An appellate panel reversed a $1 million judgment awarded to Harborplace tenant Bubba Gump Shrimp Co., which had sued over sub-par conditions at the downtown retail pavilions.
The Court of Special Appeals reversed the award in a reported opinion Thursday, finding the trial judge improperly applied an unjust enrichment theory after finding Bubba Gump had failed to adequately prove lost profits.
“I never seriously doubted that once an appellate court took a look at this that they were going to reverse the unjust enrichment award,” attorney Benjamin Rosenberg said Thursday.
Bubba Gump entered a lease at Harborplace in 2011 and began operating the following year, according to the opinion, written by Judge Kevin F. Arthur. The lease agreement requires monthly payments and rent includes expenses to cover maintenance of common areas, which Harborplace’s owner, AAC HP Realty LLC, was required to keep in “good order and repair.”
The retail pavilions at 201 E. Pratt St. and 301 Light St. were purchased by Ashkenazy Acquisitions Corps. in 2012. But the struggling shopping and dining complex fell behind in its mortgage and was placed in receivership in May, stripping Ashkenazy of control of the property.
Rosenberg, partner at Rosenberg Martin Greenberg LLP in Baltimore, said the judgment against AAC was carved out of the receivership to allow the company to appeal.
Shortly after it opened, Bubba Gump complained that AAC was not maintaining the property and produced evidence at trial of water leaks, hanging wires and chipping paint, according to the opinion. After initially paying its rent, the restaurant asked for and was granted a three-month reduction in 2015. In the fall of that year, Bubba Gump began withholding rent, though it did pay the amount in full the following year.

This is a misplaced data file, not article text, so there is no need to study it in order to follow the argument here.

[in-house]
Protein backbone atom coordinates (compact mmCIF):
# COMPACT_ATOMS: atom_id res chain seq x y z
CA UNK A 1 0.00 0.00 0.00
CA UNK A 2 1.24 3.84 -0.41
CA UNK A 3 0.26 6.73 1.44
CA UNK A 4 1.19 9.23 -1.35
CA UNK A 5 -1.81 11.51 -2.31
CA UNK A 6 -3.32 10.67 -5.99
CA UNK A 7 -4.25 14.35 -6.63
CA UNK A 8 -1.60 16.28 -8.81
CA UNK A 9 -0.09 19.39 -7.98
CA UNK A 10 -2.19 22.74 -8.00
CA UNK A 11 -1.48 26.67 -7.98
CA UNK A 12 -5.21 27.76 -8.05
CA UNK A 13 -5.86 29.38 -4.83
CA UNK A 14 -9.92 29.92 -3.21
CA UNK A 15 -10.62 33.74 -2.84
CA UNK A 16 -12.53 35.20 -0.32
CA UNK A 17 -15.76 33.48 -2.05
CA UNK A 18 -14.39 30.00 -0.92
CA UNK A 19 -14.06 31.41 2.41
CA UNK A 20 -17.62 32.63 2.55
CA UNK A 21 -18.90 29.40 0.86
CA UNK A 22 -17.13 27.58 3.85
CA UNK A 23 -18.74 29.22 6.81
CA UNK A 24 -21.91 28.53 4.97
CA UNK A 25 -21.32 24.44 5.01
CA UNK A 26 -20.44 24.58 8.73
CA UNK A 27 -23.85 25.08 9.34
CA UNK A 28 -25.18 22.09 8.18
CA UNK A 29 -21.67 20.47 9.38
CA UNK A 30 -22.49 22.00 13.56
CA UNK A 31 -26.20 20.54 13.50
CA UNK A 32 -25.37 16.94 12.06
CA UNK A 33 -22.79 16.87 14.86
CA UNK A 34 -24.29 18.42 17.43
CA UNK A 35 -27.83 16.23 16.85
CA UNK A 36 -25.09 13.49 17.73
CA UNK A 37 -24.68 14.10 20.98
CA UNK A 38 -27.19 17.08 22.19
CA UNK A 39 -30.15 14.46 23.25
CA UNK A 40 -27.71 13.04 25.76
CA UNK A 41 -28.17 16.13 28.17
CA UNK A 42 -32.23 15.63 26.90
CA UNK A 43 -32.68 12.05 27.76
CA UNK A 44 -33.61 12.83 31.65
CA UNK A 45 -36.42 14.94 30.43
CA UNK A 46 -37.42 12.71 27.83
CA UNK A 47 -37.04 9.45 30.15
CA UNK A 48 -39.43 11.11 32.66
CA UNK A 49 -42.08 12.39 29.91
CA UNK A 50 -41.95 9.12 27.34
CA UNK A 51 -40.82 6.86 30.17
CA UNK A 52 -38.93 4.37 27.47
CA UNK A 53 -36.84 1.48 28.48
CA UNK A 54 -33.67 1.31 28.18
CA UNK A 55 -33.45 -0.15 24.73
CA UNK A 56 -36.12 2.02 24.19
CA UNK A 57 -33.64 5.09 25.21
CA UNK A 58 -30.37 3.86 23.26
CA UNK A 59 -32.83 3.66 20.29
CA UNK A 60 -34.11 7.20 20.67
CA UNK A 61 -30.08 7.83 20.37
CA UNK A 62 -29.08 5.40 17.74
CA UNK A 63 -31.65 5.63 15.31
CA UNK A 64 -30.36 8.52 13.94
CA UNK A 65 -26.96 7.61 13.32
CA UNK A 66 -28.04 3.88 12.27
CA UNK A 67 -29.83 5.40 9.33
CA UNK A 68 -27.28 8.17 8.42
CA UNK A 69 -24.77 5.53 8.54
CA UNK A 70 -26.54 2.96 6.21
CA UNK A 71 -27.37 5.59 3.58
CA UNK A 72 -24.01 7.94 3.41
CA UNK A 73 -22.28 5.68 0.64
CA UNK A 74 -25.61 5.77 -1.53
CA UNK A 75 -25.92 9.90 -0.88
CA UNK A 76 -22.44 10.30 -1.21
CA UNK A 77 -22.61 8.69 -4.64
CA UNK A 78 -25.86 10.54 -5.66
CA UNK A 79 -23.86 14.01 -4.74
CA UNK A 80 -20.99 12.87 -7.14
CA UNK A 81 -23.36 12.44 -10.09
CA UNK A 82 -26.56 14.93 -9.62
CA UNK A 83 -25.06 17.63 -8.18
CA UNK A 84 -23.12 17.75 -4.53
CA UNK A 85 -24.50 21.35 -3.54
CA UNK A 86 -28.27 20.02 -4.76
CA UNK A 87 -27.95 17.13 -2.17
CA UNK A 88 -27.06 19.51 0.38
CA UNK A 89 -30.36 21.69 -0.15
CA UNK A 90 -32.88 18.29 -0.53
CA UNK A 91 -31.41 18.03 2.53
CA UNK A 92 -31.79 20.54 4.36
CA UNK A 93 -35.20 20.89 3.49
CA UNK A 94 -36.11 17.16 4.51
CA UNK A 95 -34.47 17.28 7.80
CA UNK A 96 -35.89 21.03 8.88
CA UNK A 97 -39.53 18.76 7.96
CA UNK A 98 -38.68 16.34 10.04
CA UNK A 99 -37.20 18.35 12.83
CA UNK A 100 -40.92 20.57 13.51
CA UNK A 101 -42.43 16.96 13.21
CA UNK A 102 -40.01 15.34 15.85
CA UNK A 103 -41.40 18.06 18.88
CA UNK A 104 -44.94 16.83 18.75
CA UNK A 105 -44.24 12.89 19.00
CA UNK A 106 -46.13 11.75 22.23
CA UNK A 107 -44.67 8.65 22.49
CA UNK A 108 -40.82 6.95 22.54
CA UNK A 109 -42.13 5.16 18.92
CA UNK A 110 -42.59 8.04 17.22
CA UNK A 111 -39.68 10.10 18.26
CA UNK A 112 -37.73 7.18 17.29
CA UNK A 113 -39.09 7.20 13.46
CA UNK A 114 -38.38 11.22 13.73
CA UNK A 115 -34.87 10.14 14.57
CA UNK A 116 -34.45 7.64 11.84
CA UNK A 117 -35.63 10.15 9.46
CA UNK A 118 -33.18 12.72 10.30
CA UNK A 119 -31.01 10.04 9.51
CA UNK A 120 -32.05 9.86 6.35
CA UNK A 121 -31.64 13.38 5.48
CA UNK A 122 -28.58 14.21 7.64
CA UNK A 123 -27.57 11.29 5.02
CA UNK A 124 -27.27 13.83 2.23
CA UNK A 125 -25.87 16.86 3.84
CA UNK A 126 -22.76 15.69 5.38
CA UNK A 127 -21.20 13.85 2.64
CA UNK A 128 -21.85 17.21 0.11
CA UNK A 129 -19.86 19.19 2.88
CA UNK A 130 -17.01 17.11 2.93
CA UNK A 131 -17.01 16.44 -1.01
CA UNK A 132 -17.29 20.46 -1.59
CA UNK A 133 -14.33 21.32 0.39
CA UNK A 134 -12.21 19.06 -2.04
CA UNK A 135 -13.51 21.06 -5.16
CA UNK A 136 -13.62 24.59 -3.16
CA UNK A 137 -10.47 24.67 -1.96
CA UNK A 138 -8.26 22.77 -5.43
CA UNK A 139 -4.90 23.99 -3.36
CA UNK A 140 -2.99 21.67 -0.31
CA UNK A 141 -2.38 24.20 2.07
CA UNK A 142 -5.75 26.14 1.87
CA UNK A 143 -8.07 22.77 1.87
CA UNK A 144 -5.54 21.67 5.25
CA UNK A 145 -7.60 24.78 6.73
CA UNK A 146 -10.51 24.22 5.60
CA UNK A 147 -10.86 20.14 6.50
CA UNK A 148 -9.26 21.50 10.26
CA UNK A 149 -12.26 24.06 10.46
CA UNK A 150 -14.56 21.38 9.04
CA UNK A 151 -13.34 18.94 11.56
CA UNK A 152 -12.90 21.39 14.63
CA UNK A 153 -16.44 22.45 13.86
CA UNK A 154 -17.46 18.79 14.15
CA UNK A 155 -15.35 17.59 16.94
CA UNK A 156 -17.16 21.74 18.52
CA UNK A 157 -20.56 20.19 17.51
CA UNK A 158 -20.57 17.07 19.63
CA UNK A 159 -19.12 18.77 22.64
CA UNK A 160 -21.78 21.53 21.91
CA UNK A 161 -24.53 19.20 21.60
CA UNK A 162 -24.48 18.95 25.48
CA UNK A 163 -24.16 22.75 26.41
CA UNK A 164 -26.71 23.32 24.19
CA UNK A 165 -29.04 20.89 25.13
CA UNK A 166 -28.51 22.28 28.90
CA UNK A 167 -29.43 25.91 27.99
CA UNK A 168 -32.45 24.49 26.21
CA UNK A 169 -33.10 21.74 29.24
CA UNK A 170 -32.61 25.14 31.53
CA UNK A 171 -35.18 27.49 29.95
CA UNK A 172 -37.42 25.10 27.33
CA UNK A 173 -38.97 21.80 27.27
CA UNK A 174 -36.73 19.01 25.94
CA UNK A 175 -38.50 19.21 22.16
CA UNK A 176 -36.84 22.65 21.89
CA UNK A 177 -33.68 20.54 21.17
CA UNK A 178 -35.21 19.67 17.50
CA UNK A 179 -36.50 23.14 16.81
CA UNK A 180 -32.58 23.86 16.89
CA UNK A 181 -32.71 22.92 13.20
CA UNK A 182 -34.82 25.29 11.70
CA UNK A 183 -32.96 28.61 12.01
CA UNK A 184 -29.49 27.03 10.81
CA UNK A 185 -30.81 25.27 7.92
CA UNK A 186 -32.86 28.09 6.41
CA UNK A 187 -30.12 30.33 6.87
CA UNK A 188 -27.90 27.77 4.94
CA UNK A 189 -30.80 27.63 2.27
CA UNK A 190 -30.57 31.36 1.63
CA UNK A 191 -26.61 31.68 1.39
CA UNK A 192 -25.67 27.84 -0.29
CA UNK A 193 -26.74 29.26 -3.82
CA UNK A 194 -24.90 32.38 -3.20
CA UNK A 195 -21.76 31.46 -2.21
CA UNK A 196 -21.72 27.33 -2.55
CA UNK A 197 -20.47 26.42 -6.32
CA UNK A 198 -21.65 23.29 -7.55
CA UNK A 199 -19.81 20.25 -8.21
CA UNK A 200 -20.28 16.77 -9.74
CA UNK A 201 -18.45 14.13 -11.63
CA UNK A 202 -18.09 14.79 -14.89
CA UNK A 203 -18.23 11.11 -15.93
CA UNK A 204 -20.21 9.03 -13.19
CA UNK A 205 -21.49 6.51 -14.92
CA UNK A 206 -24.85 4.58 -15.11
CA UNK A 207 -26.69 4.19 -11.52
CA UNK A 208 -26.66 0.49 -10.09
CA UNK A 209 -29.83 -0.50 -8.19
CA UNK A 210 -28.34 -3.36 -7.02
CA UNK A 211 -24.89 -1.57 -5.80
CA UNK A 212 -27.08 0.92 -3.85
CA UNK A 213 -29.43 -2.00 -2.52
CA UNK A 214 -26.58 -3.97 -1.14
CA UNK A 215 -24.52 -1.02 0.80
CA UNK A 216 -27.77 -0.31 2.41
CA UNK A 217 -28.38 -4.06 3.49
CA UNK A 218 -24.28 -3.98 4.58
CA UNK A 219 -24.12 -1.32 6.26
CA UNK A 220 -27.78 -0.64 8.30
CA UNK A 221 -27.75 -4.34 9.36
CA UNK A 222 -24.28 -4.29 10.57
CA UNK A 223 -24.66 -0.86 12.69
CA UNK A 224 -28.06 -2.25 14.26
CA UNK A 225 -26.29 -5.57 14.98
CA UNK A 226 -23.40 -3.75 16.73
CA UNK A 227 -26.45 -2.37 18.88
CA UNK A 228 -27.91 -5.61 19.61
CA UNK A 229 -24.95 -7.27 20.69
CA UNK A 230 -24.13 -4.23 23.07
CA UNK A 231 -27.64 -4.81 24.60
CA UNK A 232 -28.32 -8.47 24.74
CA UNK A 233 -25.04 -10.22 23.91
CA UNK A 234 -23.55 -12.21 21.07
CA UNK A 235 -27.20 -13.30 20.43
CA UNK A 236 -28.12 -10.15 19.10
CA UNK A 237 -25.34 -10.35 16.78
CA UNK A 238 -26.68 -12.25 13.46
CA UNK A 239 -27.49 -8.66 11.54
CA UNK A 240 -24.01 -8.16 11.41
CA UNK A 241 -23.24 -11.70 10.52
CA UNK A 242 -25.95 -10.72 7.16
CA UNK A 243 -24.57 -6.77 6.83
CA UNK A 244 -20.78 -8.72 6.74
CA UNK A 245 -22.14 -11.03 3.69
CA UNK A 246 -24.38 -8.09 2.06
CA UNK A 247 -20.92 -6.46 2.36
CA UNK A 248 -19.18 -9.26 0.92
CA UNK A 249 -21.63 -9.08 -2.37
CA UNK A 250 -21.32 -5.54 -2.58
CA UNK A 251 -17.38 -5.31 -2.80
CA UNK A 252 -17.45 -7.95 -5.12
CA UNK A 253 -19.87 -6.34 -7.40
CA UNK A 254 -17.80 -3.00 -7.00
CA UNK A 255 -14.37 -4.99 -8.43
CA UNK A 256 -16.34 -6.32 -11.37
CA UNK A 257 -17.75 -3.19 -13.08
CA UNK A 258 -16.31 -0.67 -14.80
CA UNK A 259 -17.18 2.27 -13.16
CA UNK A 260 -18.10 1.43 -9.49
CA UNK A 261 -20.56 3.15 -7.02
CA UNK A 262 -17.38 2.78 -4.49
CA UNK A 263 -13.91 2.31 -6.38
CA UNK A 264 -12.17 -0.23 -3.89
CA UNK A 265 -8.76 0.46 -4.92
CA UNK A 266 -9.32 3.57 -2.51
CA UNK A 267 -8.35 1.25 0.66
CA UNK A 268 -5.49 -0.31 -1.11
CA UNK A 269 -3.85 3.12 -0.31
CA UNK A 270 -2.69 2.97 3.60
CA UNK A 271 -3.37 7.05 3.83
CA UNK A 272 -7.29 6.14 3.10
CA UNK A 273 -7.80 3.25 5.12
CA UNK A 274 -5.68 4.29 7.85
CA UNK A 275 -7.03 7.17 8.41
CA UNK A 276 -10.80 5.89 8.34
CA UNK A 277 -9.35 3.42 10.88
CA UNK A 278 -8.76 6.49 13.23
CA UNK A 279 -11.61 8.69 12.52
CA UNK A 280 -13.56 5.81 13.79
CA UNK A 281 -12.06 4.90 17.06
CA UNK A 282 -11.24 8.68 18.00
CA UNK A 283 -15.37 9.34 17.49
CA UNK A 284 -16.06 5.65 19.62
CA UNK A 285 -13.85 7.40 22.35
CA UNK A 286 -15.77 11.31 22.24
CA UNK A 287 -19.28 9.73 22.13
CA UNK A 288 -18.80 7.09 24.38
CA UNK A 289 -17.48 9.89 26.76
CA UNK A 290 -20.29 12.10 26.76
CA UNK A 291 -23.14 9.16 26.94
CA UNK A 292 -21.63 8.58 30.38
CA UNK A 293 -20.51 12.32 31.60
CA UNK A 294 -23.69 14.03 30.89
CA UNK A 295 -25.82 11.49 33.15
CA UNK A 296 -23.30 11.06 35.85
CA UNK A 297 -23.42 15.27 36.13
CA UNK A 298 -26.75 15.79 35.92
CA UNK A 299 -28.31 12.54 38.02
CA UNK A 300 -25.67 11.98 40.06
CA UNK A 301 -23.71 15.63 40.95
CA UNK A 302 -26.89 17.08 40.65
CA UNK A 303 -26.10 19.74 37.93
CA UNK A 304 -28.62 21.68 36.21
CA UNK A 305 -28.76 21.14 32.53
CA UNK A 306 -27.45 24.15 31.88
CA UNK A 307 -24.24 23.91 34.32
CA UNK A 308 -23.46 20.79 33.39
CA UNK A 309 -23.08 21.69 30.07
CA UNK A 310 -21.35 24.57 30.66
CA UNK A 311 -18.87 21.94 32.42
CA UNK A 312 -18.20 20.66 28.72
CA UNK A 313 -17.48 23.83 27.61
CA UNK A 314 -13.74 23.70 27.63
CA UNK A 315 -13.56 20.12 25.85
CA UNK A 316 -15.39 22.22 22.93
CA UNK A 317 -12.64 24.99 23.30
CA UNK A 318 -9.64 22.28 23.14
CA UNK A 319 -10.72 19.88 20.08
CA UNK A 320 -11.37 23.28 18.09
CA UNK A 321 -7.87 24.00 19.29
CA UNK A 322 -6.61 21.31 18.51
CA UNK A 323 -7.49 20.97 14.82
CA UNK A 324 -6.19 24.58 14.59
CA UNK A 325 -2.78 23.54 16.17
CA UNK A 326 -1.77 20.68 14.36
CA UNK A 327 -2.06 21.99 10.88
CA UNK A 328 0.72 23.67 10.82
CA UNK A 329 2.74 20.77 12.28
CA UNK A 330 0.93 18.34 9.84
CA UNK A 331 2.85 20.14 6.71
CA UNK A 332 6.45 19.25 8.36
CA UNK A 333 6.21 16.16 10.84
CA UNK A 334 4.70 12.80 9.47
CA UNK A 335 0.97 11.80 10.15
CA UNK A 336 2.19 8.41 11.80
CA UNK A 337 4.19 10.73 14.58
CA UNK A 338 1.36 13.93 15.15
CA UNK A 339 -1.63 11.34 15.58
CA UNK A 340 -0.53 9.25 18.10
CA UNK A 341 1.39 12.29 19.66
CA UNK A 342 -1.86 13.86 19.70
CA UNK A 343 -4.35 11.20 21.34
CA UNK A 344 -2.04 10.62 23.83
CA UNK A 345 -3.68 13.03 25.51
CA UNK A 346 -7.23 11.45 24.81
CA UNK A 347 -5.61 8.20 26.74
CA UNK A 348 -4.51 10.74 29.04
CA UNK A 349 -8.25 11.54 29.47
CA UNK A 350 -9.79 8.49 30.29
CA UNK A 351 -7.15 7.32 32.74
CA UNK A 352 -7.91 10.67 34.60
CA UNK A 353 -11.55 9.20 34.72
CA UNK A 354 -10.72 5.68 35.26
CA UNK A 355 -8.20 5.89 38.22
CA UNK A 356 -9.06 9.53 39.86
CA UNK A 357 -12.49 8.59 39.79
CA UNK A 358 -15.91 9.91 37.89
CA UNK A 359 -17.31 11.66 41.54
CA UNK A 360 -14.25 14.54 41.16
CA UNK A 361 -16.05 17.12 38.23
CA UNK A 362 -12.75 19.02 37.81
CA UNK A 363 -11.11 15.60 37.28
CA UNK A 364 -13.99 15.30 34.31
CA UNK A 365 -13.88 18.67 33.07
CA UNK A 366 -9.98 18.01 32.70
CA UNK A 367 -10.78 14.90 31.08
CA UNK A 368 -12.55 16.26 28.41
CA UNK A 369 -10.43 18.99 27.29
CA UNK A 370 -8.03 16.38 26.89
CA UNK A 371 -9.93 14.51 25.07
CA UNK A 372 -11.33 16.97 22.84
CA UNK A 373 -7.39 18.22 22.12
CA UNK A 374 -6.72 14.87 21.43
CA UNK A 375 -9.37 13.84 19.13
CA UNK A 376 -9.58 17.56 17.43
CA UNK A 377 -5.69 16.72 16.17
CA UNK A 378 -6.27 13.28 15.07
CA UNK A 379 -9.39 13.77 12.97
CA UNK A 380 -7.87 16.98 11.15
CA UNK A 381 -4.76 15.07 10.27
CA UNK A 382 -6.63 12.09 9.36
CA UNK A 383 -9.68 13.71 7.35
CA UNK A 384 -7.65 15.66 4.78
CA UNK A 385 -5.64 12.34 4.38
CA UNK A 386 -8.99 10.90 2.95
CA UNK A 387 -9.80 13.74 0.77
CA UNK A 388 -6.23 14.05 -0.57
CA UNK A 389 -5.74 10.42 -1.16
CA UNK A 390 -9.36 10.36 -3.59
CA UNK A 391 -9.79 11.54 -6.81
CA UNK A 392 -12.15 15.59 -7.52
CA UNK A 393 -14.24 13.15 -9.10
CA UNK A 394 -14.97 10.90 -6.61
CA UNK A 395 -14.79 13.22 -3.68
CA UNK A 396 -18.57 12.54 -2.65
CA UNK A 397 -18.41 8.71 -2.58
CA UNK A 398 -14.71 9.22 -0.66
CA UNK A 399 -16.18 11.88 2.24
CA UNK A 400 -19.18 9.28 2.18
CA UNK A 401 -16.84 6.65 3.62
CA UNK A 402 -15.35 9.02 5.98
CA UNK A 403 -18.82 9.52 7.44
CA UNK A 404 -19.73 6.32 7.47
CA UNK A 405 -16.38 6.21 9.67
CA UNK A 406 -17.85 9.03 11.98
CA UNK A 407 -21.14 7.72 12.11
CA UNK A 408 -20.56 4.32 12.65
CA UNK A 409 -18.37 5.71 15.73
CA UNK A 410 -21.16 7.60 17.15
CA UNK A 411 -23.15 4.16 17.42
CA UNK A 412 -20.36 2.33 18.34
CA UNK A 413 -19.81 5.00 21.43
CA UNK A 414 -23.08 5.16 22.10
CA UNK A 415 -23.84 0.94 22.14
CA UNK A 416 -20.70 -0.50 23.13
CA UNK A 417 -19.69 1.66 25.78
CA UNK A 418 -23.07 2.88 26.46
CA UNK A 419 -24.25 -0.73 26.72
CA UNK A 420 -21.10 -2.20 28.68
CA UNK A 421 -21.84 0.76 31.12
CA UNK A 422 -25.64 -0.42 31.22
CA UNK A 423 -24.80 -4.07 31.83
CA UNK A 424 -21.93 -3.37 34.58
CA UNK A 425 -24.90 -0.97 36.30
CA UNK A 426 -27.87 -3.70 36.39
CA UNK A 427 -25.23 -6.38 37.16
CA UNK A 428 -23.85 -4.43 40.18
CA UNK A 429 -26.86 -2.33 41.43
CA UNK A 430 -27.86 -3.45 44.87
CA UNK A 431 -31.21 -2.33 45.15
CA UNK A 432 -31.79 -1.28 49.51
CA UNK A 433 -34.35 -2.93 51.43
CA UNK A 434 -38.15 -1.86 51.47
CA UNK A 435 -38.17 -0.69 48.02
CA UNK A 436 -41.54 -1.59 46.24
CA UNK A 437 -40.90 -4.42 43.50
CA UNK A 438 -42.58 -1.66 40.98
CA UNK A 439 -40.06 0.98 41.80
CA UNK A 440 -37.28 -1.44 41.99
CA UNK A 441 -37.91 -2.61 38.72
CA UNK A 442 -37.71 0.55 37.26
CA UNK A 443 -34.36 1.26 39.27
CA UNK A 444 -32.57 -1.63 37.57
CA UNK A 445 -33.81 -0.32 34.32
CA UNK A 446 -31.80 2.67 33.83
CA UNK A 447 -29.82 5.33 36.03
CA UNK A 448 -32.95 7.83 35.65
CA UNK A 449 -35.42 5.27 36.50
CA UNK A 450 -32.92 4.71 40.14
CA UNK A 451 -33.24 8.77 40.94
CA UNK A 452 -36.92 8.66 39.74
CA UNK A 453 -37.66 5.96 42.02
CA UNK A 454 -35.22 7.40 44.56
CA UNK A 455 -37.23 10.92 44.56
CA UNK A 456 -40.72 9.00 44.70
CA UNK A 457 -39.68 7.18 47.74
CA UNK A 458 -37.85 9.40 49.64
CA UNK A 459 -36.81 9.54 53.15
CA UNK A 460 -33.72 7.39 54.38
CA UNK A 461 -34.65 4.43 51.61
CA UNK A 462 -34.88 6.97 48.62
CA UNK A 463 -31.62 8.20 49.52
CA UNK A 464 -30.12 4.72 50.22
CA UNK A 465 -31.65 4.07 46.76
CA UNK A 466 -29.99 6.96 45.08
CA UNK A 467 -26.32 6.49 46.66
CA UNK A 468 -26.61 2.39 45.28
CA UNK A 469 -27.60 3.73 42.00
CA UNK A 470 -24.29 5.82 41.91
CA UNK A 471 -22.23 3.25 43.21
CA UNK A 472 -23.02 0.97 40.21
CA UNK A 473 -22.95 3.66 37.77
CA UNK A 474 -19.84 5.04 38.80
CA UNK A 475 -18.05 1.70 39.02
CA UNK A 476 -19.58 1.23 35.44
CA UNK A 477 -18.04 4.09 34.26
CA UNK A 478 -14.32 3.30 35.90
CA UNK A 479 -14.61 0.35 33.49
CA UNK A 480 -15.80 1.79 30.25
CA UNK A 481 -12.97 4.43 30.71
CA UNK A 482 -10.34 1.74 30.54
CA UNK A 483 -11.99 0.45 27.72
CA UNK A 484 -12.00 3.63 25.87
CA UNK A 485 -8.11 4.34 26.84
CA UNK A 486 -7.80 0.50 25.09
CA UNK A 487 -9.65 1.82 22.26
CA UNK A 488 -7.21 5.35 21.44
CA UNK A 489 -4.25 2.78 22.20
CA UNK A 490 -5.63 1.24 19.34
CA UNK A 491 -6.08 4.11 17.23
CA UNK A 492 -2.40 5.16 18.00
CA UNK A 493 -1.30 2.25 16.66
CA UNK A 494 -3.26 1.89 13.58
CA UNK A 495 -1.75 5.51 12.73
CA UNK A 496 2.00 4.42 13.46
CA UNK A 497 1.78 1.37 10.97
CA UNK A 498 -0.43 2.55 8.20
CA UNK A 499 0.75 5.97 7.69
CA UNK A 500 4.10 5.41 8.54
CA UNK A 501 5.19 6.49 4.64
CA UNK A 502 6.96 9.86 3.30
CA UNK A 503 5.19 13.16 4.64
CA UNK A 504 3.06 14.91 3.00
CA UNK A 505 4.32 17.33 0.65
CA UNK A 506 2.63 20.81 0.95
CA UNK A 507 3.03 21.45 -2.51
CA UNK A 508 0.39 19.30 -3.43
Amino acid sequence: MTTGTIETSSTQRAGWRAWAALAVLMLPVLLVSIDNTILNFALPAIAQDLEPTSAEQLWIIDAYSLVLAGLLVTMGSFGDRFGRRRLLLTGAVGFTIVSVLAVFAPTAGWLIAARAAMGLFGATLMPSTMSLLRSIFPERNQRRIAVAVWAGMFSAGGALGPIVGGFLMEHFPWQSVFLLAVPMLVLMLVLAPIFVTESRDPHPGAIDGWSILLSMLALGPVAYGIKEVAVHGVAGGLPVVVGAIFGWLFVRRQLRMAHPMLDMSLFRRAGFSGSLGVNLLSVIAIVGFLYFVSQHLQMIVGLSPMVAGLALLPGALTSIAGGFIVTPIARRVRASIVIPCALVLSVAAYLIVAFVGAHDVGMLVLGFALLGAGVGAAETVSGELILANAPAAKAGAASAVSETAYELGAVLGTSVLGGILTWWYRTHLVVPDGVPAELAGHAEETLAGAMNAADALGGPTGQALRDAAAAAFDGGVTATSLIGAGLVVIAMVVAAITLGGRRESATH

Bubba Gump filed suit for breach of contract in November 2016 and claimed to have suffered $2.5 million in lost profits as a result of AAC’s failure to maintain common areas.
A trial judge ruled in June 2018 that AAC had breached its obligations and awarded Bubba Gump $32,000 for security costs, $5,000 in attorney’s fees and $1,096,270.51 as an “equitable rent reduction” under the plaintiff’s unjust enrichment claim. The trial judge declined to award lost profits, finding Bubba Gump had not proven damages because of the breach of contract but called the rent reduction award an “alternative.”
AAC appealed and argued that the award for “equitable rent reduction” was improper because the parties had a lease in place to address breach of contract.
Calling Bubba Gump’s claim for unjust enrichment a “quasi-contract claim,” which is generally not recognized where a contract exists between the parties, the three-judge panel held that the trial judge should not have made an exception and used the common law claim as an alternative.
There was no evidence of bad faith in the formation of the contract and the 50-page lease addresses AAC’s obligations to maintain the property.
The restaurant sought to recover under the quasi-contract theory “only because it failed in its obligation to demonstrate its right to the contractual remedy of lost profits as a result of AAC’s breach,” Arthur wrote.
Arthur was joined by Judge Andrea M. Leahy and retired Judge James A. Kenney III, sitting by special assignment.
Bubba Gump was represented by William F. Ryan Jr. and Ilana Subar, partners at Whiteford Taylor Preston LLP in Baltimore. Ryan and Subar were not immediately available for comment Thursday.
The case is AAC HP Realty LLC v. Bubba Gump Shrimp Co. Restaurants Inc., No. 1076 Sept. 2018.